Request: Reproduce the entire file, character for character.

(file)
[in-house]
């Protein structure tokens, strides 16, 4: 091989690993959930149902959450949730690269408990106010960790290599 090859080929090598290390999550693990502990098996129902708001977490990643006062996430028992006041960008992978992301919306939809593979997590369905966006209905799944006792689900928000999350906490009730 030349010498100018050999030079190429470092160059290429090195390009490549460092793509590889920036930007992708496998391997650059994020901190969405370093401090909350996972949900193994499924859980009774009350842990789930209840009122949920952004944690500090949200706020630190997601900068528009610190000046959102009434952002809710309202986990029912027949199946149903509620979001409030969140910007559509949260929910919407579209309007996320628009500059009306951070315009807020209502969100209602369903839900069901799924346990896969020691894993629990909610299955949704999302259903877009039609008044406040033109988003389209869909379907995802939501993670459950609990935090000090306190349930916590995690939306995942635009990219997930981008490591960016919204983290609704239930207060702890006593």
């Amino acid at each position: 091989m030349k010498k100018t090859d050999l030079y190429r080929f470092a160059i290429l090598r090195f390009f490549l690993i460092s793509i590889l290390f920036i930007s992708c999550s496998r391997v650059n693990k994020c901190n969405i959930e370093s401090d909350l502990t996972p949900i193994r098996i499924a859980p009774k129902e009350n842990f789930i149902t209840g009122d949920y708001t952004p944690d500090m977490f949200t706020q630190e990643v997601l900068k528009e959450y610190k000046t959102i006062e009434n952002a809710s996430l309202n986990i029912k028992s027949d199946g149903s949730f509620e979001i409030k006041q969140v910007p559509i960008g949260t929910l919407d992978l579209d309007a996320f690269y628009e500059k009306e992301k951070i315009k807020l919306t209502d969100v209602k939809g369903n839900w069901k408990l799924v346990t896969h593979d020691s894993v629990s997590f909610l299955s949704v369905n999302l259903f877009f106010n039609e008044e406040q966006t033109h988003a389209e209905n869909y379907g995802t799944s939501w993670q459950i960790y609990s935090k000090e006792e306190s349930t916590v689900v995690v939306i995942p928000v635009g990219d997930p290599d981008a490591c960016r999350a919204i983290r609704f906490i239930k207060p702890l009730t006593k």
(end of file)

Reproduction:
[in-house]
């Protein structure tokens, strides 16, 4: 091989690993959930149902959450949730690269408990106010960790290599 090859080929090598290390999550693990502990098996129902708001977490990643006062996430028992006041960008992978992301919306939809593979997590369905966006209905799944006792689900928000999350906490009730 030349010498100018050999030079190429470092160059290429090195390009490549460092793509590889920036930007992708496998391997650059994020901190969405370093401090909350996972949900193994499924859980009774009350842990789930209840009122949920952004944690500090949200706020630190997601900068528009610190000046959102009434952002809710309202986990029912027949199946149903509620979001409030969140910007559509949260929910919407579209309007996320628009500059009306951070315009807020209502969100209602369903839900069901799924346990896969020691894993629990909610299955949704999302259903877009039609008044406040033109988003389209869909379907995802939501993670459950609990935090000090306190349930916590995690939306995942635009990219997930981008490591960016919204983290609704239930207060702890006593």
């Amino acid at each position: 091989m030349k010498k100018t090859d050999l030079y190429r080929f470092a160059i290429l090598r090195f390009f490549l690993i460092s793509i590889l290390f920036i930007s992708c999550s496998r391997v650059n693990k994020c901190n969405i959930e370093s401090d909350l502990t996972p949900i193994r098996i499924a859980p009774k129902e009350n842990f789930i149902t209840g009122d949920y708001t952004p944690d500090m977490f949200t706020q630190e990643v997601l900068k528009e959450y610190k000046t959102i006062e009434n952002a809710s996430l309202n986990i029912k028992s027949d199946g149903s949730f509620e979001i409030k006041q969140v910007p559509i960008g949260t929910l919407d992978l579209d309007a996320f690269y628009e500059k009306e992301k951070i315009k807020l919306t209502d969100v209602k939809g369903n839900w069901k408990l799924v346990t896969h593979d020691s894993v629990s997590f909610l299955s949704v369905n999302l259903f877009f106010n039609e008044e406040q966006t033109h988003a389209e209905n869909y379907g995802t799944s939501w993670q459950i960790y609990s935090k000090e006792e306190s349930t916590v689900v995690v939306i995942p928000v635009g990219d997930p290599d981008a490591c960016r999350a919204i983290r609704f906490i239930k207060p702890l009730t006593k």